Posts Tagged ‘produce’

I know I have waxed ecstatic periodically about the joys of having so many wonderful farmstands dotting the backroads of my county (the highest agricultural county in this state, BTW), so at the risk of perhaps repeating myself …

Look at this gorgeous produce I picked up yesterday! On the way home from food shopping at the supermarket in the afternoon I stopped at Phillips Farms to pick up a few fresh items, and as I approached the little red “house”, I heard one of the staff talking to a customer about Black Velvet Tomatoes. I was all ears! She pointed out the darker tomatoes above, and described them as much sweeter that the average field tomato, and therefore, great for salads, but could take over in a sandwich.

Don’t you love it when people know their stuff? So I picked up a few. Now as an artist, I also found them quite interesting, as I did when that yellow summer squash caught my eye. I’d never seen one with dark green ends, and was told they were really good, too. So with my black velvet tomatoes, field tomatoes for sandwiches, and a summer squash for I-don’t-know-what, my food shopping was complete for the week.

Once again, I am so grateful that fresh, beautiful produce is available to me from spring’s first asparagus to fall’s last apples and pumpkins. ¬†And that it’s no more than 10 minutes away, or at any number of farmstands brightening my drives as I go.

Yesterday wasn’t a corn run, but I suspect that will be on the agenda before long!

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Are you looking to make some healthier changes in the way you eat? Here’s one way – lower your intake of pesticides. The timing is perfect as yummy fresh produce is making its way to local merchants of all kinds.

The Dirty Dozen is a list of produce which carries the highest pesticide load of any fruits and vegetables in the U.S. This list has been publicized by many including Dr. Andrew Weil, Martha Stewart, Prevention Magazine, Oprah, the Environmental Working Group and more, yet this information still seems to not have reached a great deal of the general public. Pesticides, particularly organophosphates, which are the most widely used, can harm the nervous system and are stored in tissues. The developing brains of young children and festuses are at the highest risk. Organophosphates are also used to make nerve gas, and often remain present even after washing and peeling. What to do? Don’t be discouraged … just make better choices.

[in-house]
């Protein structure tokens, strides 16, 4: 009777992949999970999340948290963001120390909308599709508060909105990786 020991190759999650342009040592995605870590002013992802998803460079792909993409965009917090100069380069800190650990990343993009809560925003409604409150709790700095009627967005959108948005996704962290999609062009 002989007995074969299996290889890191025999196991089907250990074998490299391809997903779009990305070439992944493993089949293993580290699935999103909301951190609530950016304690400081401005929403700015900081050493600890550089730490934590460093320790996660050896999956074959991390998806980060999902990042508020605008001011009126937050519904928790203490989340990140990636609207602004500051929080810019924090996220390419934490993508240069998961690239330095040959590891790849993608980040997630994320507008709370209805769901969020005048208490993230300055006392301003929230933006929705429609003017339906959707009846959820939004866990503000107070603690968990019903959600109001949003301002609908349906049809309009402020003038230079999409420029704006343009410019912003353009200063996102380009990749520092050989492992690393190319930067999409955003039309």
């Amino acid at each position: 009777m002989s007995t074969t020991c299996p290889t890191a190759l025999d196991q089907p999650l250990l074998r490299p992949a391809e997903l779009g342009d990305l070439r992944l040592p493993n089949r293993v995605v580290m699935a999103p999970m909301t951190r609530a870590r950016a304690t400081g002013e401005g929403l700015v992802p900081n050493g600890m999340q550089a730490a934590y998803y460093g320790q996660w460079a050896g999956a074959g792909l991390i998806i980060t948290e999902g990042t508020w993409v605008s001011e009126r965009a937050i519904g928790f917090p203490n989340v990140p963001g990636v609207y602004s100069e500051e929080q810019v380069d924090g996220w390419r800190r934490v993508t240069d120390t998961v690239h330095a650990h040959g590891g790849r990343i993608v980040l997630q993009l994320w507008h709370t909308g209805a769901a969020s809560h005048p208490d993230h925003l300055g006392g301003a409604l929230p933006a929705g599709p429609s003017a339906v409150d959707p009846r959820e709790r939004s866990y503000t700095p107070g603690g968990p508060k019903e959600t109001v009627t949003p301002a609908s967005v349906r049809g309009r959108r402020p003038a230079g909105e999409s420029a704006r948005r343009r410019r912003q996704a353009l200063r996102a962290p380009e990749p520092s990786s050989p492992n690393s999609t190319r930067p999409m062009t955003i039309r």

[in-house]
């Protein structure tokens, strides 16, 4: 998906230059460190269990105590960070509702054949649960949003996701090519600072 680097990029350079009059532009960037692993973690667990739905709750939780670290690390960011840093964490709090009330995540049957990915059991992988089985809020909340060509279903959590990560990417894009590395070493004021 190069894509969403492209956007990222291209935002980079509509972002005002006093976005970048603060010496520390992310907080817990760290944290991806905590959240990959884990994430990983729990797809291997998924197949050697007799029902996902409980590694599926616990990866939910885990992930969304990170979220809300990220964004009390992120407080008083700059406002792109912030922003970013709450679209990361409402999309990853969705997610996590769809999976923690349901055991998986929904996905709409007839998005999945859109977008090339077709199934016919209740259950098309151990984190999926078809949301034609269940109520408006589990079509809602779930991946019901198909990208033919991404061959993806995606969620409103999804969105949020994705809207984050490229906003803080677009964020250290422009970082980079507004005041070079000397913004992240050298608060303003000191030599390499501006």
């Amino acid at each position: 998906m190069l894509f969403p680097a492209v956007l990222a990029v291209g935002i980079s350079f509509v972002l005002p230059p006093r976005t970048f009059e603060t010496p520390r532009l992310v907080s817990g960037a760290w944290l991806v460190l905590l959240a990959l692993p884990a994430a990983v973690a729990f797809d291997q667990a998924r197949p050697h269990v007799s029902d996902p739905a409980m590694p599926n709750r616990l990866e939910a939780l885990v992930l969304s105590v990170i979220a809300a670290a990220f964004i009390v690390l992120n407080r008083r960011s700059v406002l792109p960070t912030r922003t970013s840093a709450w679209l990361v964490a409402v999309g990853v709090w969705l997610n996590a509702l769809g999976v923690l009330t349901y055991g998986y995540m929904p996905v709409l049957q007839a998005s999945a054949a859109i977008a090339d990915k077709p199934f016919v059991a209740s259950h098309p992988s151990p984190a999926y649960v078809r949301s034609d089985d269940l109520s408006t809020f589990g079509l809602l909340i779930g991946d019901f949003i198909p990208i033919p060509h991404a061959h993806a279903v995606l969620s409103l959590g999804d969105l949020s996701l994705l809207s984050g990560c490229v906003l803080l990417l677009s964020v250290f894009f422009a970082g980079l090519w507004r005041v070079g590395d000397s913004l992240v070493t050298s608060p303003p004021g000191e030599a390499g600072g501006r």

The Dirty Dozen Рit is recommended that these 12 fruits and vegetables be purchased as 100% organic** and that baby food including these 12 be also purchased as 100% organic. Here are the Dirty Dozen Рapples, celery, peaches, strawberries*, spinach,  nectarines (imported), grapes (imported), sweet bell peppers, potatoes, blueberries (domestic), lettuce and kale/collard greens. (Prevention Magazine Рsee link above Рcovers this more broadly and includes how pesticides are also found along the food chain in meat, dairy, etc.)

The Clean Fifteen – and now the good news – the following fifteen fruits and vegetables carry the lowest pesticide load and can be eaten safely: onions, sweet corn, (this is one of the most common GMO crops in the U.S. — if a concern, buy organic), pineapples, avocado, asparagus, sweet peas, mango, eggplant, cantaloupe (domestic), kiwi, cabbage, watermelon, sweet potatoes, grapefruit and mushrooms.

It is always recommended that we eat a good variety of fruits and vegetable to assure we are not taking in particular pesticides to excess.

*According to Prevention Magazine – “Strawberries are the crop that is most heavily dosed with pesticides in America. On average, 300 pounds of pesticides are applied to every acre of strawberries (compared to an average of 25 pounds per acre for other foods). Thirty-six different pesticides are commonly used on strawberries, and 90% of strawberries tested register pesticide contamination above safe levels.”

* *Here’s more good news. With the arrival of Spring, farmer’s markets and roadside stands are popping up and selling fabulous fresh produce. Ask your local farmer about how he uses pesticides. Increasing numbers of farmers may be growing organically but not going through the costly, (as I understand), process of being certified, or are growing their food sustainably with a minimum of pesticides. Don’t be shy … ask! They’ll usually be happy to share what they do, and you can make more informed, safe and delicious choices.

(Note: Although this is not generally the subject matter of this blog, I thought I would share this information due to the timeliness and the season.)

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